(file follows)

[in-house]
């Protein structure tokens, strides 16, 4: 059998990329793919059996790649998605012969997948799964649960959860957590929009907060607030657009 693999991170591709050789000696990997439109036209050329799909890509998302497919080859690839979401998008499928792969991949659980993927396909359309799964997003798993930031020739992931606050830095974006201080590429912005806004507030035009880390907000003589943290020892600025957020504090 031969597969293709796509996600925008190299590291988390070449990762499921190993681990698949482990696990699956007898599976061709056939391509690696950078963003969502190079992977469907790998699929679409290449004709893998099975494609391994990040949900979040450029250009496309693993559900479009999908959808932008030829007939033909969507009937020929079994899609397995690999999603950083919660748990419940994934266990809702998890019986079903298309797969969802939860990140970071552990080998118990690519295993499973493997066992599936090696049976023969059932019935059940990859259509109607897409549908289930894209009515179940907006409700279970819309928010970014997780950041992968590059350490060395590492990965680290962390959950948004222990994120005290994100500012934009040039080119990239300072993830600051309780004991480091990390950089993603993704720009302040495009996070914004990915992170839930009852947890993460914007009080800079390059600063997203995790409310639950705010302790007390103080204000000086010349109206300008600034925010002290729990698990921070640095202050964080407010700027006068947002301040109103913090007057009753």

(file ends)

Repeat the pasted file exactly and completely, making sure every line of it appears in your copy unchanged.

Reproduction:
[in-house]
């Protein structure tokens, strides 16, 4: 059998990329793919059996790649998605012969997948799964649960959860957590929009907060607030657009 693999991170591709050789000696990997439109036209050329799909890509998302497919080859690839979401998008499928792969991949659980993927396909359309799964997003798993930031020739992931606050830095974006201080590429912005806004507030035009880390907000003589943290020892600025957020504090 031969597969293709796509996600925008190299590291988390070449990762499921190993681990698949482990696990699956007898599976061709056939391509690696950078963003969502190079992977469907790998699929679409290449004709893998099975494609391994990040949900979040450029250009496309693993559900479009999908959808932008030829007939033909969507009937020929079994899609397995690999999603950083919660748990419940994934266990809702998890019986079903298309797969969802939860990140970071552990080998118990690519295993499973493997066992599936090696049976023969059932019935059940990859259509109607897409549908289930894209009515179940907006409700279970819309928010970014997780950041992968590059350490060395590492990965680290962390959950948004222990994120005290994100500012934009040039080119990239300072993830600051309780004991480091990390950089993603993704720009302040495009996070914004990915992170839930009852947890993460914007009080800079390059600063997203995790409310639950705010302790007390103080204000000086010349109206300008600034925010002290729990698990921070640095202050964080407010700027006068947002301040109103913090007057009753």